Heath Lambert: Anger is a problem that absolutely everyone struggles with at some point in their life; it is a problem that is common property of all human beings. As true as that is, we are aware that in the Bible God commands women to a certain kind of attitude that is fundamentally at odds with anger. We read about this in 1 Peter 3:3-4, where it says, “Do not let your adorning be external—the braiding of hair and the putting on of gold jewelry, or the clothing you wear— but let your adorning be the hidden person of the heart with the imperishable beauty of a gentle and quiet spirit, which in God’s sight is very precious.”
To talk about how women can cultivate a gentle and a quiet spirit, I have asked Martha Peace to be our guest on the podcast this week. Martha, we are glad you are here. Why don’t you tell us, what is a gentle and a quiet spirit?
Martha Peace: Well, I can tell you what it is not; it is not whispering when you talk. I thought that is what it was and I learned otherwise. It is two different words; gentle, the underlying idea is being meek or humble. It’s an in-wrought grace of the soul; that his what Matthew Henry calls it. It’s coming from in your heart, in your mind, what you are thinking, what you are desiring. It is accepting God’s dealings with you as good. So, some versions of the Bible even translate that, ‘meek and quiet spirit.’ The quiet is a tranquility arising from within yourself and a women like that is not given to anger or fear. So if you combine these things, the two things that I want you to remember are she accepts God’s dealings with her as good – she is not resisting God, she is not angry at God when things don’t go her way – and the second thing is that she is not given to fear or to anger.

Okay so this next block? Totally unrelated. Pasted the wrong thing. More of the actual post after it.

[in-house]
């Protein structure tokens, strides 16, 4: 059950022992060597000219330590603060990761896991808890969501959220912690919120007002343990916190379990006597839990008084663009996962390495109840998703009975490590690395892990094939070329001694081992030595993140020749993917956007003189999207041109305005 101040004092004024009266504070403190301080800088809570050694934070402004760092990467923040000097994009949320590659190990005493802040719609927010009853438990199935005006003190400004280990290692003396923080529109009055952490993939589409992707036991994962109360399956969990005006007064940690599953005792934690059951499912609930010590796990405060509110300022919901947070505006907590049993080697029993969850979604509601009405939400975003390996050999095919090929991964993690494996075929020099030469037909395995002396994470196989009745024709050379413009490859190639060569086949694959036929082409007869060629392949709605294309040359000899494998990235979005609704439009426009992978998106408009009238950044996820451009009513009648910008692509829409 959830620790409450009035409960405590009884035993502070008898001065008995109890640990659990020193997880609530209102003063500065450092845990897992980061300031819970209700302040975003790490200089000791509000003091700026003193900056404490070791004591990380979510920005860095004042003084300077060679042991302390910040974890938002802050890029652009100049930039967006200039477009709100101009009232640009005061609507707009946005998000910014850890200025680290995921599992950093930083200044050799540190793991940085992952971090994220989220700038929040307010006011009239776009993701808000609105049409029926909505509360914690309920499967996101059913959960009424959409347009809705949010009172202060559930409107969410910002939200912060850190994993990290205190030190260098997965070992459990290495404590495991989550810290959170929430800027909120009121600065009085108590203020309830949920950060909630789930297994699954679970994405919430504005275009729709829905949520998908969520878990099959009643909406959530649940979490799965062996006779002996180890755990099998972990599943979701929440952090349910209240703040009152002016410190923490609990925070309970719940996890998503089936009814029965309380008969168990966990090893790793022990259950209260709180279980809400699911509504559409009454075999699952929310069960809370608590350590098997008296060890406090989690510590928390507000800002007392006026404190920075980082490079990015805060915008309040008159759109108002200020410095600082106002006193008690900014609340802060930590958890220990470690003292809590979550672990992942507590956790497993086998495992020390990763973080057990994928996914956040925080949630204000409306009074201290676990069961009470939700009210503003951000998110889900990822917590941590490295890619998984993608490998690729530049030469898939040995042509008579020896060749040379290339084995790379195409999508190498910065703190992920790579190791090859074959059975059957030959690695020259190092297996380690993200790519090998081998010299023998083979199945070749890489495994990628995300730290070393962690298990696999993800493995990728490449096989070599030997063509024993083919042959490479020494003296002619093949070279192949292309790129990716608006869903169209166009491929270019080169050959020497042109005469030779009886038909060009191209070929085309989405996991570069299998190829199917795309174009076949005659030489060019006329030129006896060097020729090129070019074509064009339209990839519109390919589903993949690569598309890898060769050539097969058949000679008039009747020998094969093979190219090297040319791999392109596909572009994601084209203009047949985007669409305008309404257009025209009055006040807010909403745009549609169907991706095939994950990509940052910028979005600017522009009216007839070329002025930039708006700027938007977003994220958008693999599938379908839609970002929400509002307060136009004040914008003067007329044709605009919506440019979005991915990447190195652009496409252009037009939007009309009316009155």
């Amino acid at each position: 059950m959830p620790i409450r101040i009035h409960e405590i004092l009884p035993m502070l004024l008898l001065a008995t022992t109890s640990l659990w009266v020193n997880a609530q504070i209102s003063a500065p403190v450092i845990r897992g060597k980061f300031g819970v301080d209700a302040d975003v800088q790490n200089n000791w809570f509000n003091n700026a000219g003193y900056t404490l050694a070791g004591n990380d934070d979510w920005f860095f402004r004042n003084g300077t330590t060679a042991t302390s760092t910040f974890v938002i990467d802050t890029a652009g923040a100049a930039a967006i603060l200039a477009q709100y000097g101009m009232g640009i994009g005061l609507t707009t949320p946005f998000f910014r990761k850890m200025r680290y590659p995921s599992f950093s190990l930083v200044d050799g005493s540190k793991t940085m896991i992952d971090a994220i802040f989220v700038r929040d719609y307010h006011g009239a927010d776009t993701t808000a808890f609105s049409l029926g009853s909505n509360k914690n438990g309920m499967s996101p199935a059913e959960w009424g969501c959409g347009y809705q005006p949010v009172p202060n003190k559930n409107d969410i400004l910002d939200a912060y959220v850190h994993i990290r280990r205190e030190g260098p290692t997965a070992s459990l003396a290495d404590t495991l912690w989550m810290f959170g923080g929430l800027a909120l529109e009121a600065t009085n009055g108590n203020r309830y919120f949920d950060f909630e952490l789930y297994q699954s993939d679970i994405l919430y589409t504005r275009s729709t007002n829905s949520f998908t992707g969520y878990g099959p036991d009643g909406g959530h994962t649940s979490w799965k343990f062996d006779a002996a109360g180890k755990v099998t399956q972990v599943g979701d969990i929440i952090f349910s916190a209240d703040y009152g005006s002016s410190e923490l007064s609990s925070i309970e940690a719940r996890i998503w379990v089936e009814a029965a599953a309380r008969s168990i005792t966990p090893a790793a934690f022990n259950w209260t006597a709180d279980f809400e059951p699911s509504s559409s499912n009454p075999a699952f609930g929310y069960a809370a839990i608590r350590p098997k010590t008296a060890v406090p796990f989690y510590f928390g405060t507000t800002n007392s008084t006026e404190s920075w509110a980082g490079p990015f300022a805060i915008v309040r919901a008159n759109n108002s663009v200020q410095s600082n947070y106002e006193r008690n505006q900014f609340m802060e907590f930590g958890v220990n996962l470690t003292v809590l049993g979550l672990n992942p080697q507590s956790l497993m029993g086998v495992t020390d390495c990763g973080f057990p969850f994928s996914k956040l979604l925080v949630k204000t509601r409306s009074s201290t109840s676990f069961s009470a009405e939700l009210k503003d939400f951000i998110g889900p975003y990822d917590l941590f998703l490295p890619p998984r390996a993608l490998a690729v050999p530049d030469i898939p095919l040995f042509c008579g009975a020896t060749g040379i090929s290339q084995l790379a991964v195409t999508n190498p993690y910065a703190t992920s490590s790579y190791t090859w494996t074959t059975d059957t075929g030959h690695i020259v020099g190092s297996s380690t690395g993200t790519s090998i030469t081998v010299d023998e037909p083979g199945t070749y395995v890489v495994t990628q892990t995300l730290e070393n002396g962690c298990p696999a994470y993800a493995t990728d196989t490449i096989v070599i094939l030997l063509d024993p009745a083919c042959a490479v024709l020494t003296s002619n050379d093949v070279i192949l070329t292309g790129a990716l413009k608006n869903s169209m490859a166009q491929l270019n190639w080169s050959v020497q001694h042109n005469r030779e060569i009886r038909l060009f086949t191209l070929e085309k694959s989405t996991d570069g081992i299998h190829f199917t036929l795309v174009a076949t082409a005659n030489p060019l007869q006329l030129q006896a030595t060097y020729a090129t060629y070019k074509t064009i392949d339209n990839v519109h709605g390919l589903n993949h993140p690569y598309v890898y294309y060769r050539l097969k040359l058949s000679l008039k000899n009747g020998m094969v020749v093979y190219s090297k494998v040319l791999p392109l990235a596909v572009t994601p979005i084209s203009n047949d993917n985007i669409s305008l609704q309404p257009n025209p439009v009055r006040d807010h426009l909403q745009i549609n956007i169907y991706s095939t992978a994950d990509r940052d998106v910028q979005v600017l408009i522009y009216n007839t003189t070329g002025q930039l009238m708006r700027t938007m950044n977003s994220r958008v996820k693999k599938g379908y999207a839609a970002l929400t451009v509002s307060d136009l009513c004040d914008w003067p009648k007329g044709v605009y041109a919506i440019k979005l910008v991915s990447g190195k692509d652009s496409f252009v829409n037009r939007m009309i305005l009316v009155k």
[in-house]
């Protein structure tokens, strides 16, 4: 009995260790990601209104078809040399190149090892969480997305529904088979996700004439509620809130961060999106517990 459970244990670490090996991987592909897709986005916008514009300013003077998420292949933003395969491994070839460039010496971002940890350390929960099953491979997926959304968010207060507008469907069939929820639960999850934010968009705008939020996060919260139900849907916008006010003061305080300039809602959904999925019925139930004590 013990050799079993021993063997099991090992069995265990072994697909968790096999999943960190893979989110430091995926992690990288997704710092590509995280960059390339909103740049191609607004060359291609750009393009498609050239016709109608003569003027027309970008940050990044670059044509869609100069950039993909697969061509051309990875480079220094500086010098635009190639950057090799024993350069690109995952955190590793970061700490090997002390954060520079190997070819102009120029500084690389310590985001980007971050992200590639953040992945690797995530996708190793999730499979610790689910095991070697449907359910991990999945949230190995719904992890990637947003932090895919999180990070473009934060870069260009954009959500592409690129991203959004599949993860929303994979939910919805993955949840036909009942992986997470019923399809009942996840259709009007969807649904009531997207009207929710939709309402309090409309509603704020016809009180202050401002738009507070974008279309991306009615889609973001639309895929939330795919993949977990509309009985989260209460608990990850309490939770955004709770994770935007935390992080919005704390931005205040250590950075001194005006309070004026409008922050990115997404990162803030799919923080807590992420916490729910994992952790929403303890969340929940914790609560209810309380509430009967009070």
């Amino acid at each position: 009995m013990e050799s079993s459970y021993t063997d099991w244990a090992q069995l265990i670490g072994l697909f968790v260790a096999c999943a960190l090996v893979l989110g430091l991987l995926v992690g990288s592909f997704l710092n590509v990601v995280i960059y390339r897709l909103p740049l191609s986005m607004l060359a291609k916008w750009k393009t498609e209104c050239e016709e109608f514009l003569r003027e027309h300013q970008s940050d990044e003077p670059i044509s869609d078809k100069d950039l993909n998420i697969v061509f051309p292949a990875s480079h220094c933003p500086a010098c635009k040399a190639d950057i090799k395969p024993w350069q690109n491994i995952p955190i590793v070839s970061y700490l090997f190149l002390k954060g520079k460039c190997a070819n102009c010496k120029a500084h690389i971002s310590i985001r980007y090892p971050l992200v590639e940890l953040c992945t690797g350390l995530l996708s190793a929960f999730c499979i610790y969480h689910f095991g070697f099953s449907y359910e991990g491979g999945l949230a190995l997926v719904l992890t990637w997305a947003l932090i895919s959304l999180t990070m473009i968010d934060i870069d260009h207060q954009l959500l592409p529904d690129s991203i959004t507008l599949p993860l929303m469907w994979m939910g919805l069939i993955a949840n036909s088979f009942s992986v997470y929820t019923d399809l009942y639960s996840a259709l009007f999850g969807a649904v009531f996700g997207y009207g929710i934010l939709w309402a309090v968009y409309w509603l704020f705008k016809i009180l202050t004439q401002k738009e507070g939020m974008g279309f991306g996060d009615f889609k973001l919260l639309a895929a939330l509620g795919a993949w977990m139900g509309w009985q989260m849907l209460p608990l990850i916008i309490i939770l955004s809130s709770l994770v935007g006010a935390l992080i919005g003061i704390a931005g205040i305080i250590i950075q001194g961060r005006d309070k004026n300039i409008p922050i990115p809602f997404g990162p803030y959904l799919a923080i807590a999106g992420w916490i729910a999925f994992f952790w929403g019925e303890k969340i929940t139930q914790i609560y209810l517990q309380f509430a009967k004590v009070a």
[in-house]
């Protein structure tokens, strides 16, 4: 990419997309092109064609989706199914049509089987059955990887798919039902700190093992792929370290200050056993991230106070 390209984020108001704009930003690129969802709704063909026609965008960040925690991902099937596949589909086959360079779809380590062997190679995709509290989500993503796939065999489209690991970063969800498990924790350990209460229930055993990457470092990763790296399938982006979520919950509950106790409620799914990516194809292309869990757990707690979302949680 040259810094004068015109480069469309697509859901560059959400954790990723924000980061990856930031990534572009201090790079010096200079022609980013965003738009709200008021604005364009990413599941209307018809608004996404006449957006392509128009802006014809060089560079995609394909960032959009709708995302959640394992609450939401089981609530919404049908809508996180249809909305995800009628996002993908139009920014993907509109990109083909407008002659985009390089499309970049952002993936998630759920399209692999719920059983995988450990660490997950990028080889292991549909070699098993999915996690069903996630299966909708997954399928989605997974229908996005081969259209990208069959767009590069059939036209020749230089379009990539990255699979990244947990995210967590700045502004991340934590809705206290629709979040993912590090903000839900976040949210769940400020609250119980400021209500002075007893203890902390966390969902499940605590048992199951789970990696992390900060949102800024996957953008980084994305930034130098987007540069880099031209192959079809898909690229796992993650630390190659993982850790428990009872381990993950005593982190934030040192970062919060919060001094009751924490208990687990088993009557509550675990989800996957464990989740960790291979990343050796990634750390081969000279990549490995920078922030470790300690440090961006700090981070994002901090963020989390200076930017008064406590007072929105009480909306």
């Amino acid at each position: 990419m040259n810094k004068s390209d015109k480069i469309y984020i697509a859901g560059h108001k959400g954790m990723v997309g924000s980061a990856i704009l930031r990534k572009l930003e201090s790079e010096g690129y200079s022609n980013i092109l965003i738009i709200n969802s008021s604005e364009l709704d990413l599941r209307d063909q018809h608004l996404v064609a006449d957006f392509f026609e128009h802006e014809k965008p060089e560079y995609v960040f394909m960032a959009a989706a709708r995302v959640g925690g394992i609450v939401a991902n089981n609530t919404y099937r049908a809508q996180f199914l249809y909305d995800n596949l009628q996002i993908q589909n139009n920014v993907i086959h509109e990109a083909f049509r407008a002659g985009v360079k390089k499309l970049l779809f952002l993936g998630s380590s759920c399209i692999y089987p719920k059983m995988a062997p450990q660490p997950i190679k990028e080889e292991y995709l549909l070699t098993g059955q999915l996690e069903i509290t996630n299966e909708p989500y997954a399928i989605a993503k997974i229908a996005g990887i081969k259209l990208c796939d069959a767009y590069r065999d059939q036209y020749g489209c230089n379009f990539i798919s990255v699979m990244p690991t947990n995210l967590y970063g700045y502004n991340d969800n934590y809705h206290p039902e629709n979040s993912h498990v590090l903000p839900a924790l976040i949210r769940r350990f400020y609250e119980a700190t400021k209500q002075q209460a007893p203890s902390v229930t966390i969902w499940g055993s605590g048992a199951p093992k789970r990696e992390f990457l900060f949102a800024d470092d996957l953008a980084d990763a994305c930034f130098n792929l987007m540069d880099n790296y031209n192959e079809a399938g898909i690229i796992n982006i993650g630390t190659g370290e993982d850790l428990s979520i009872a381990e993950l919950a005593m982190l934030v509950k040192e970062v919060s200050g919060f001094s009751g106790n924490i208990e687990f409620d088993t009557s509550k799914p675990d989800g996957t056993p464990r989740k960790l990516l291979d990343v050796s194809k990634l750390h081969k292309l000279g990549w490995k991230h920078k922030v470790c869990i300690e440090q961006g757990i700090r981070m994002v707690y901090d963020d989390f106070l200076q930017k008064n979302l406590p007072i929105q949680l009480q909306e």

Heath Lambert: So would you say then that a gentle and quiet spirit really has fundamentally to do with the character of God?
Martha Peace: It does, and her heart’s attitude towards God and his providential care and sovereign care over her.
Heath Lambert: What are some attitudes and actions that women can engage in that are at odds with this gentle and quiet spirit?
Martha Peace: Well, we are very good at that. One thing, if she feels irritated or frustrated – that is the emotion that you feel when you are angry and it is coming from what you are thinking – that would be one of the actions and attitudes that would be at odds with the gentle and quiet spirit. Also, if she blows up in anger, if she speaks in a sarcastic, harsh tone of voice. One biggy is not believing that God is good even when trials happen and that is especially important; to be grateful to God and to see His goodness. If she doesn’t then she really is shaking her fist at God. Not being grateful to God, fretting, worrying about things, those are examples of attitudes and actions that are at odds with a gentle and quiet spirit.
Heath Lambert: So, some women might be listening to this and they might be aware of a situation where they need to respond with righteous anger and they might wonder, how does that work with a gentle and a quiet spirit? How does a women know how to have righteous anger that is in keeping with that kind of spirit?